Month: February 2017

Remote Study Participation — A Logistical Challenge

This post was written by Digital Equity in Libraries research team member Amy Honisett, Public Training Librarian at Multnomah County Library.

Last month, we wrote about collaborating with colleagues to get help recruiting participants for a research study. But what happened once we recruited participants and began the study? It wasn’t all smooth sailing, but we did learn a lot about what’s involved in planning for working with the community.

In the beginning, we asked potential participants to complete a survey at the library and then invited those who demonstrated a certain skill level to take part in an online assessment. A few of those participants were able to schedule time to take the assessment at our home location (the library), but many of them preferred to complete it from home.

Scheduling time for participants to come back to the library to take the assessment took a great deal of time. Many participants never returned, so we decided to stop scheduling time, instead allowing them to take it from home or anywhere else they had internet access. A few participants did use the library computers to complete the assessment, but the majority of our first wave of participants took the assessment remotely.

However, remote participation caused some problems. We had to track who had begun the assessment and not completed it, and we had to follow up with those participants, sometimes multiple times. Some of the participants never completed the assessment.

Remote participation also made coordinating the payment of incentives more difficult. Because we believed that cash might better meet the needs of our participants, we incentivized participation with cash rather than a gift card. This meant we could not send the incentives through the mail and participants had to come back to the library to pick up their incentives.

As a result, we had to ask participants which library branch they preferred to use, send the cash to that branch, and ask staff to hold onto the cash until the participant showed up. Once that happened, the staff person needed to collect a signature so that we could reconcile our grant expenditures.

While this worked well most of the time, we did encounter problems when participants never picked up their incentive, when a staff person forgot to get a signature, or when the signature sheet got lost. We were able to work out these challenges by reaching out to the participants, but it took more time.

Overall, these processes worked well. Participants were forgiving of mix ups, and we collected quite a bit of data this way. Our second round of assessments was handled differently because we were doing targeted outreach. We’ll write about that process in a different post.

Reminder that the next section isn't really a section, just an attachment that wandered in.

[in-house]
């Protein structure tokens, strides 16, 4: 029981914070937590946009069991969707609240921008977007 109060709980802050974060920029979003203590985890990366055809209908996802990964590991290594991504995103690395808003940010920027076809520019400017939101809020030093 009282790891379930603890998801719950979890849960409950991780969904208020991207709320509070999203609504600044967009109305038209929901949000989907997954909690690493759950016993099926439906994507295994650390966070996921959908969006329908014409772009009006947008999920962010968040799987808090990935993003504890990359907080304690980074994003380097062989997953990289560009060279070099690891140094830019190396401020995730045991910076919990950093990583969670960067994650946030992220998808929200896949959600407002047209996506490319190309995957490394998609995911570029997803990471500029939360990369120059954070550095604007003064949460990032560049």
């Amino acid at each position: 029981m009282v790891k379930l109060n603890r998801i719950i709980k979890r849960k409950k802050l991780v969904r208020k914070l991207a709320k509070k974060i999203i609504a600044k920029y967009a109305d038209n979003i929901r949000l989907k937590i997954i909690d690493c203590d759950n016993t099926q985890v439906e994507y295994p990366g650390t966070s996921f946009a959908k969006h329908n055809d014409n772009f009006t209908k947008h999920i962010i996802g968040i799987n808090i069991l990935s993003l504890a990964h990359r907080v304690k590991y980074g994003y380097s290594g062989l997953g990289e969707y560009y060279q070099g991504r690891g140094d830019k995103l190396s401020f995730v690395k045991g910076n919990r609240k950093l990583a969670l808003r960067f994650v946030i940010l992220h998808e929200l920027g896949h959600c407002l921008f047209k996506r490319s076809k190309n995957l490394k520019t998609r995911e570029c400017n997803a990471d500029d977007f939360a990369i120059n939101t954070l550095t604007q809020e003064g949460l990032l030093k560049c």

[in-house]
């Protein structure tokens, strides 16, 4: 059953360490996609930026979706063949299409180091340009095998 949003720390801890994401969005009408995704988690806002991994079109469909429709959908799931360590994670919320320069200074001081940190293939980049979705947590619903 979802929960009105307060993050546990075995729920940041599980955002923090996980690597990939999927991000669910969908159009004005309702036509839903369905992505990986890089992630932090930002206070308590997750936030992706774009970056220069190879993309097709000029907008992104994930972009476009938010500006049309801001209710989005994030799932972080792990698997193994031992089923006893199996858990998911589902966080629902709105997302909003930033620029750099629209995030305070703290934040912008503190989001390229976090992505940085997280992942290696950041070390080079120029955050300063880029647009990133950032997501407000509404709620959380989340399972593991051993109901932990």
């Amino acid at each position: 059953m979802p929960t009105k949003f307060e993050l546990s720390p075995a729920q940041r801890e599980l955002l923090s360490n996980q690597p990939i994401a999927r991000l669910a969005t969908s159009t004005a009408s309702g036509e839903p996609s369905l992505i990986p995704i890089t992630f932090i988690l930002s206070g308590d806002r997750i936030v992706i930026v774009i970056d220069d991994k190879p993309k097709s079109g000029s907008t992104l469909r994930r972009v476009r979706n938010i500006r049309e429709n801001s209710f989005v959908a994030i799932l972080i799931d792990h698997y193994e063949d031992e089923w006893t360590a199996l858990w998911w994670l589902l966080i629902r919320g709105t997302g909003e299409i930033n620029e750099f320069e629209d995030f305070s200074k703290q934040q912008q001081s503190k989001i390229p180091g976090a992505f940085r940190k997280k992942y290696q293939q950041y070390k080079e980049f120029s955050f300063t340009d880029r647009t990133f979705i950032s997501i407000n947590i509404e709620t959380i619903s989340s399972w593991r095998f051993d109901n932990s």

Lessons learned:

  • The fewer steps in your process, the less chance you will have of making mistakes
  • People are flexible and forgiving
  • Gift cards may be an easier way to distribute incentives than cash
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Digital Equity Action Planning: Community Collaboration is Key

This post was written by Digital Equity in Libraries research team member Matthew Timberlake, IT Project Portfolio Manager at Multnomah County Library.

In June of 2014, a small group sat down at Portland State University to try to figure out how to foster increased digital inclusion in our community.

The City of Portland, Multnomah County Library, and Multnomah County became the founding members of the greater Portland area Digital Inclusion Network (DIN), which brought together more than 48 organizational partners from community non-profits, government, business, public schools, higher education and media to develop a Digital Equity Action Plan (DEAP).

We began by holding multiple focus groups with communities who often lack digital access. The results confirmed the research being done nationally: The cost of broadband Internet and the devices needed to use it, as well as the scarcity of culturally specific training, are barriers to meaningful Internet adoption for marginalized groups.

The DIN used the focus group findings as the basis for a series of workshops to craft a digital strategy. The resulting strategic plan reflects the many voices at the table: new immigrants, communities of color, youth, community-based organizations and nonprofits, local government, and telco providers such as Comcast and Google Fiber.

By including so many community groups early in the formulation of the DEAP, we’ve increased our participation and commitment to action. Organizations are working to meet commitments and reach milestones they helped craft.

The DEAP identifies several action items across the five Digital Equity Goals:

Access: Ensure access to affordable high-speed Internet and devices for those in need.

Training/Support: Provide training and support to ensure that everyone has the skills to use digital technology to enhance their quality of life.

Leadership/Capacity Building: Empower community partners to bridge the digital divide through funding, coordination, training and staff resources.

Connectivity to the Digital Economy: Create opportunities for jobs in the digital economy for underserved populations.

Policy: Build a policy framework that supports digital equity and meaningful Internet adoption, leading to better community outcomes.

In April of 2016, the Digital Equity Action Plan was unanimously approved by the Portland City Council and the Multnomah County Board of Commissioners and Library District Board. Work has begun by the lead organizations to meet our milestones for our first year, and we’re excited to see the results.